When a 64 byte 802.1q tagged Ethernet framed is received over a trunk port on a L2/L3 6509 and is routed/forwarded to an untagged access port the 802.1q tag is reduced and frame size reduced by 4 bytes. Should the 6509 switch be adding the additional 4 bytes of padding to meet the ieee 64 byte spec minimum OR should the originating host pad to 68 bytes so that the frame remains valid after removing tagging. I've read the 802.1Q IEEE spec and find the information somewhat contradictory.
This is not hypothetical, I actually have a device transmitting 64 byte tagged frames as described that are being dropped by the switch. I've attached an inline network tap and can see the frame being transmitted over the wire however a sniffer connected to a span port on the 6509 does not record the frame, it simply appears as though it's never been received. In addition there are no errors on the port including runts.
A most interesting question! :) I don't know the answer right away. In a couple of hours I'll be in lab so I'll give it a try on some of our switches and tell you the results. And perhaps somebody here will be able to answer you even sooner.
I can assure you with IOS 12.2(27)S2 these 64 byte tagged frames get dropped when they are untagged but I am very curious what you find your in lab and appreciative of the effort.
In doing some additional research I found the following statement in the Cisco ISL and IEEE 802.1q frame format document.
The 802.1Q tag is 4 bytes. Therefore, the resulting Ethernet frame can be as large as 1522 bytes. The minimum size of the Ethernet frame with 802.1Q tagging is 68 bytes.
But in the IEEE 802.1Q-2005 spec I find this.
C.4.4.3 Minimum PDU size
VLAN untagging of a tagged frame results in the original frame decreasing in length.
Where the destination MAC is CSMA/CD:
a) If untagging a given frame would result in violation of the minimum frame length requirements of
CSMA/CD, the Bridge is required to adjust the PAD field to ensure that the frame length equals the
minimum length of 64 octets (7.2 and C.4.4.1);
Which gives me the impression the switch should be padding the frame. Hence my confusion.
I have a bad feeling this is boiling down to conflicting interpretations of the spec by Cisco and vendor of the wireless controller that is sending 64 byte tagged frames.
I have done tests with an 1841 router and Cat2960 running 12.2(50)SE1. I have configured a subinterface on the 1841 in the VLAN20 and linked it to a trunk port on the Cat2960. On another trunk port on the same Cat2960, I have configured the VLAN20 as the native VLAN.
Then, I have pinged a non-existent IP address from the router. The router started sending ARPs encapsulated into 802.1Q-tagged frames. These frames were exactly 64B long and they contained a fairly large trailer part (around 18B). After this frame was sent out the second trunk from the switch, the frames got cut down to 60B - just the 802.1Q tag was removed but the trailer was not extended to maintain the minimum frame size. Essentially, the Cat2960 produced an undersized frame.
Subsequently, I have connected the trunk with the native VLAN20 to yet another switch (the same type and the same IOS version). That switch happily accepted the undersized frames and forwarded them further. No runts or undersized frame counters increased - all remained at 0. However, the frames also remained at 60B length.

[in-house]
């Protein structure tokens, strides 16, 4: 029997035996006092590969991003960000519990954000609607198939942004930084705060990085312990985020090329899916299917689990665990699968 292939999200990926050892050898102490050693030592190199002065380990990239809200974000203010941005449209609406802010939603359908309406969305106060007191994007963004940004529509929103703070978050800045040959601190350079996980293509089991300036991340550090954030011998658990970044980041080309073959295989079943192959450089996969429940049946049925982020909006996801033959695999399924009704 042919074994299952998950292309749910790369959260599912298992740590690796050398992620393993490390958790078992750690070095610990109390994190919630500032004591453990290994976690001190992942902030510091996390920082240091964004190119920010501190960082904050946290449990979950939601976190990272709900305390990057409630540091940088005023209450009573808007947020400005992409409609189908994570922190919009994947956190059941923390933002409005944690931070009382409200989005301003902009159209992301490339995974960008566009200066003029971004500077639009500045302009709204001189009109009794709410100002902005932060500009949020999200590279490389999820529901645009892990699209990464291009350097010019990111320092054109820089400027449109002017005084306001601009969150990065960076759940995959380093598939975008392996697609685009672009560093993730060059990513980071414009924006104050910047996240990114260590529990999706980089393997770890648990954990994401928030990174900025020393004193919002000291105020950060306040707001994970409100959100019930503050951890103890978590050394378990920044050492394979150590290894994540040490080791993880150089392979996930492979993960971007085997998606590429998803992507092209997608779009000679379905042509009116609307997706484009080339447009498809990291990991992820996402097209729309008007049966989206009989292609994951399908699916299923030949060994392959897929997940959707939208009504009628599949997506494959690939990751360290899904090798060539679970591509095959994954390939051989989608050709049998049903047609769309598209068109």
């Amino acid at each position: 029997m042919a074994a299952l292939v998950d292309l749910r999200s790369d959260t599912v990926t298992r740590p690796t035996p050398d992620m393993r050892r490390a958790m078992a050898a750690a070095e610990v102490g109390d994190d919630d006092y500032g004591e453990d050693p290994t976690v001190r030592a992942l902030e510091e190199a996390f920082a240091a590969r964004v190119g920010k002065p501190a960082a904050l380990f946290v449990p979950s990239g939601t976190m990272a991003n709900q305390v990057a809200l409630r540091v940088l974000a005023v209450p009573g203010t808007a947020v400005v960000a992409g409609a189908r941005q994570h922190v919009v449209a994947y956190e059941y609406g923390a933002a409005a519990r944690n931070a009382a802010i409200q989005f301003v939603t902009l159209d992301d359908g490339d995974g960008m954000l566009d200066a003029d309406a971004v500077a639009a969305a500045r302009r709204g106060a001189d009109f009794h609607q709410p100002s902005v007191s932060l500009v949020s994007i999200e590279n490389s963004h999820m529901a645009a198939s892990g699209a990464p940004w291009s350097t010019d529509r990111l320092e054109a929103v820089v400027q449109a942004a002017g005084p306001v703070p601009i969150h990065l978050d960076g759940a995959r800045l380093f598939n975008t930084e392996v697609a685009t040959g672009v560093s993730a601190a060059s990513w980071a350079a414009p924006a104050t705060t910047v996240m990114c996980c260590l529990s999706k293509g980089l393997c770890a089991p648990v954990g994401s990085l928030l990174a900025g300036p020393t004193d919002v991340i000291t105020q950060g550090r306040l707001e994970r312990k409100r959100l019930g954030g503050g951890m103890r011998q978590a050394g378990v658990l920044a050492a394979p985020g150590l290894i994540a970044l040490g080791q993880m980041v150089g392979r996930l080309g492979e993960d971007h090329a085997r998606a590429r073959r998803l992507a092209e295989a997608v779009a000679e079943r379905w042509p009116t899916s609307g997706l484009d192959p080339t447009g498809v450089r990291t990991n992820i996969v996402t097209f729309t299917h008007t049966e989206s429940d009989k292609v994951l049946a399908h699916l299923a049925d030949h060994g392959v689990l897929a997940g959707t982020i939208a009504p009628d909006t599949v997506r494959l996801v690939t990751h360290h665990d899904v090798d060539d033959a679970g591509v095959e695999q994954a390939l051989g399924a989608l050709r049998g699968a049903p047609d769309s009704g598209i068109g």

So now I am confused - and I'm afraid I have just added to your confusion as well. How does Cisco define "a runt"? Is it correct for a Catalyst switch to produce undersized frames by untagging them?
And we owe all this to the native VLAN concept... it brings far more trouble than solves things.
one of our customer was also having this issue.
we looked further into it and was able to duplicate the problem.
(10.255.255.1) pc -- 1841 --[802.1Q]-- 2960 --[802.1Q]-- traffic generator (10.31.50.50)
pc was sending 59 bytes (on the wire) with command, ping 10.255.255.1 -l 17 -t
i'll attach traces from both ends - pc (sender) and traffic generator (receiver)
here's my guess.
the switchport does not include the trailer (ie, padding) when calculating the minimum frame size of 60 bytes without CRC. the counters increment, yet traffic is still forwarded.
looks to be a cosmetic issue.
The IEEE info Scott provided makes sense, I think. The contradiction appears to be from Cisco information. I would go with the IEEE information.
From both Scott's in-the-field and Peter's lab results; smells to me like incorrect VLAN tag and frame size processing to handle a "corner case" on different equipment.
Assuming this is indeed a "software defect", and knowing even Cisco occasionally has them, these results might brought to their attention (TAC). At least Cisco usually corrects them.
My issue was resolved today by a TAC escalation engineer. Our problem was a known bug in Cisco 6509 modules WS-X6148 HW rev <3.0 and WS-X6548 HW rev <4.0 modules as noted in 2004 Field Notice CSCeb67650. http://www.cisco.com/en/US/ts/fn/200/fn26096.html In our case we had a rev 3.0 WS-X6548.
Based on this information and the information I learned from the TAC escalation engineer that if during the process of untagging a frame the frame no longer meets the 64 byte minimum MTU as specified in the IEEE 802.1q spec the switch should pad the frame back to 64 bytes.
Thanks to all that responded to my question.